Activists protested Thursday outside the luxury New York hotel where they believe Yemen’s embattled President Ali Abdullah Saleh is staying while seeking medical treatment.
The Yemeni leader’s whereabouts have not been confirmed since he arrived in the United States Saturday on a chartered flight. U.S. authorities let him in to receive treatment for wounds suffered in an assassination attempt.
Protesters and Yemeni opposition supporters say they have firm information that Saleh is staying at the Ritz-Carlton, a grand hotel overlooking Central Park in Manhattan.
Standing on the sidewalk opposite the hotel, about a dozen activists waved placards with slogans like “democracies should not host dictators,” as well as gory photographs of people apparently killed in Yemen's year-long pro-democracy protests.
Yemen’s Nobel Peace Prize winner, Tawakkol Karman, spoke to the protest via cellphone from Sana’a and denounced U.S. President Barack Obama’s government for welcoming Saleh.
“We are so disappointed that Saleh is staying in one of New York city's hotels,” Karman said in comments relayed to the gathering by New York-based Yemeni activist Ibraham Qatabi. “Saleh should be held accountable and referred to the International Criminal Court.”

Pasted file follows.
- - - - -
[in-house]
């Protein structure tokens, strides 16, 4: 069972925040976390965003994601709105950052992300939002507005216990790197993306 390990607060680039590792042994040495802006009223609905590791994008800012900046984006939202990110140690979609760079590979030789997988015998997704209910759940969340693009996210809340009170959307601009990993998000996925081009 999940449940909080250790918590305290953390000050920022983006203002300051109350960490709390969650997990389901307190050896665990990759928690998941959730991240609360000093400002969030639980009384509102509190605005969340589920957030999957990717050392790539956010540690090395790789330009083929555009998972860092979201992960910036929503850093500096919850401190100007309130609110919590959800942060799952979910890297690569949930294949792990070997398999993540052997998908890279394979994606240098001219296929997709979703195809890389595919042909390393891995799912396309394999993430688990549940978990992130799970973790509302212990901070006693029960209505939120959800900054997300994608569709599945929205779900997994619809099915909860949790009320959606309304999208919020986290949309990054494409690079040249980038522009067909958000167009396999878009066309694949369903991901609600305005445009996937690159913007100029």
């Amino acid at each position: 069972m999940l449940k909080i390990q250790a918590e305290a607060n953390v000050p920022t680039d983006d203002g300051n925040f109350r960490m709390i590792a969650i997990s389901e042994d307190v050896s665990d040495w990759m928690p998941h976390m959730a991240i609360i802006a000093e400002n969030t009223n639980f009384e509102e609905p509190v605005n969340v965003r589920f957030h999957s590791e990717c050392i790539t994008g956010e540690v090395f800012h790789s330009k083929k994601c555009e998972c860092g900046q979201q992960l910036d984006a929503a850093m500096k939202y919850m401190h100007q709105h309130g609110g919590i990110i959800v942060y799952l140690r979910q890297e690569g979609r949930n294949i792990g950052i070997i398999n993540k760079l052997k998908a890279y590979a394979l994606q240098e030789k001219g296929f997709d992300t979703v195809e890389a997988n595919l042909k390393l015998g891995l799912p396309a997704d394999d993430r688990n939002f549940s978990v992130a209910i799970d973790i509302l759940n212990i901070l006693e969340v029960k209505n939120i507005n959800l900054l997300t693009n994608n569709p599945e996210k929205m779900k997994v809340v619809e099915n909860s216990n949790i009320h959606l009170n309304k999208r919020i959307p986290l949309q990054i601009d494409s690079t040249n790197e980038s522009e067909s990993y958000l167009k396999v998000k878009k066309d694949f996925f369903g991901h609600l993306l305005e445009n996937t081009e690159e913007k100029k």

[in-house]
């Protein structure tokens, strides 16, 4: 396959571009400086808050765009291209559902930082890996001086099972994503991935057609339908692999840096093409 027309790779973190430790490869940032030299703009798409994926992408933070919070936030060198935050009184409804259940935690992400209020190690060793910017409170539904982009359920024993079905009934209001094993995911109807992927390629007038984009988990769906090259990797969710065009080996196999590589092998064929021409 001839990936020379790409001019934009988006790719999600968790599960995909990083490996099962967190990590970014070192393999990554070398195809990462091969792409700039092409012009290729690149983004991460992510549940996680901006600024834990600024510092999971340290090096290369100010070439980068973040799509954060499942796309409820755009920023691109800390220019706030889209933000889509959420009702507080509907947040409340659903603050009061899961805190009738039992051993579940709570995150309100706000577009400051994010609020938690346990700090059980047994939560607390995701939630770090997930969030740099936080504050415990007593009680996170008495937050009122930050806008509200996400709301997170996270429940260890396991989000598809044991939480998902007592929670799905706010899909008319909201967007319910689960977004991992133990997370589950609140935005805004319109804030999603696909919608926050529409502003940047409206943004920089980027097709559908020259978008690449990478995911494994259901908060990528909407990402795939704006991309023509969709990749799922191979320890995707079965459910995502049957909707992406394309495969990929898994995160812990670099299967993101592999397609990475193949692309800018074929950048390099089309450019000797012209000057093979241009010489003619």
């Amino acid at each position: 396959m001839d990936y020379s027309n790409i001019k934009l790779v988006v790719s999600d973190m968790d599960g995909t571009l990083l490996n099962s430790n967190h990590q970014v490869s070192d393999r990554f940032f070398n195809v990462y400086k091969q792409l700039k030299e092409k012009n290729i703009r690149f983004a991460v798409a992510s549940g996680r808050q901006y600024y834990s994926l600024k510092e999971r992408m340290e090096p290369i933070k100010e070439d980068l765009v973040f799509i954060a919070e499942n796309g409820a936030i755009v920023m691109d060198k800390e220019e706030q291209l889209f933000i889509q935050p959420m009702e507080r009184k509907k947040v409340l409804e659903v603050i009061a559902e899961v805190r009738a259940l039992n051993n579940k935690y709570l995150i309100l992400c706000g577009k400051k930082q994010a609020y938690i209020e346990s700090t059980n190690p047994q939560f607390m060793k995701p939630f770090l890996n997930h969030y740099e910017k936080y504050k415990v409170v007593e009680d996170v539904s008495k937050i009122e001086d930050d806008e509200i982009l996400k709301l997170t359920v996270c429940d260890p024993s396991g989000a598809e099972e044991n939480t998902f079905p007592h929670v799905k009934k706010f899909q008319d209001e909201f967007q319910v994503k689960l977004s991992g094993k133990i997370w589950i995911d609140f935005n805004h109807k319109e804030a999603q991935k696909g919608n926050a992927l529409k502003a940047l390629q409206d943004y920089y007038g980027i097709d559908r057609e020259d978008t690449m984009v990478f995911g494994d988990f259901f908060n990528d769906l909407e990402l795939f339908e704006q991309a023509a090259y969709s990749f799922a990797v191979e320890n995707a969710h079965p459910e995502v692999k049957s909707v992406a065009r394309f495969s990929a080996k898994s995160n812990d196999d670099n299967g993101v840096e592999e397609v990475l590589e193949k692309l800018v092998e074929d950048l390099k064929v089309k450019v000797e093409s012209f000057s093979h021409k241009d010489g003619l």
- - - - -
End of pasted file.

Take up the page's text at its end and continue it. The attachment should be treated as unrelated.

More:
The protesters looked and gestured up at the facade of the Ritz-Carlton, where occasional glimpses could be had of cleaning staff piling white pillows on window ledges.
A half dozen police officers stood outside the main entrance. Two more could be seen in the lobby.
However, the hotel would not comment on claims that Saleh was staying there.
“It’s our policy not to comment on any guest we might have staying with us,” David Taylor, director of sales for the hotel, told AFP.
At the reception desk, a clerk smiled, saying: “We wouldn’t comment even if it was a Mr Jones.”
Michelle Kissenkoetter, from the International Federation for Human Rights, said the protest wanted “to draw attention that he’s in the city, that he's been welcomed in the United States, whether he's in that hotel enjoying champagne or not.”
Activists later spotted what they said were Yemeni officials entering the hotel. The quiet protest turned noisy.
“When the butcher of Yemen comes to our city here... we will chant outside his window,” Ahmed al-Touny, an Egyptian community activist, said.
Under pressure from the mass protests and bloody violence, Saleh has agreed to step down, in exchange for immunity from prosecution. He is handing power to his deputy, Abdrabuh Mandur Hadi, who is the sole candidate for next month's presidential polls.